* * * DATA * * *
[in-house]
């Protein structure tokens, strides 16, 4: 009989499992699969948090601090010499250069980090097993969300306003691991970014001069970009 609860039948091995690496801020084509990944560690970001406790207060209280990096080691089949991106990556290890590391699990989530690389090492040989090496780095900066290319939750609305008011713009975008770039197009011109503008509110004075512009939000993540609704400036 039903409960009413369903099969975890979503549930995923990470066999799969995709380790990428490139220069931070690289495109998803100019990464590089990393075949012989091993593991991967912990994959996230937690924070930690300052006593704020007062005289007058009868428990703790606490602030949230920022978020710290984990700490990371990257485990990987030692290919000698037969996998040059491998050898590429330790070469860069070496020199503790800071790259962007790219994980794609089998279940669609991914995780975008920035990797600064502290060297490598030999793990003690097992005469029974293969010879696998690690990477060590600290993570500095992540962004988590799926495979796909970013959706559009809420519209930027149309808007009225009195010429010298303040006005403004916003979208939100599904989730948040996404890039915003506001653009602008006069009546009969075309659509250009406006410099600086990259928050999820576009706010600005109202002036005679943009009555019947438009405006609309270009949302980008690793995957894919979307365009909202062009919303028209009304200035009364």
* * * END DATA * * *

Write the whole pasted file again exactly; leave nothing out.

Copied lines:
[in-house]
């Protein structure tokens, strides 16, 4: 009989499992699969948090601090010499250069980090097993969300306003691991970014001069970009 609860039948091995690496801020084509990944560690970001406790207060209280990096080691089949991106990556290890590391699990989530690389090492040989090496780095900066290319939750609305008011713009975008770039197009011109503008509110004075512009939000993540609704400036 039903409960009413369903099969975890979503549930995923990470066999799969995709380790990428490139220069931070690289495109998803100019990464590089990393075949012989091993593991991967912990994959996230937690924070930690300052006593704020007062005289007058009868428990703790606490602030949230920022978020710290984990700490990371990257485990990987030692290919000698037969996998040059491998050898590429330790070469860069070496020199503790800071790259962007790219994980794609089998279940669609991914995780975008920035990797600064502290060297490598030999793990003690097992005469029974293969010879696998690690990477060590600290993570500095992540962004988590799926495979796909970013959706559009809420519209930027149309808007009225009195010429010298303040006005403004916003979208939100599904989730948040996404890039915003506001653009602008006069009546009969075309659509250009406006410099600086990259928050999820576009706010600005109202002036005679943009009555019947438009405006609309270009949302980008690793995957894919979307365009909202062009919303028209009304200035009364």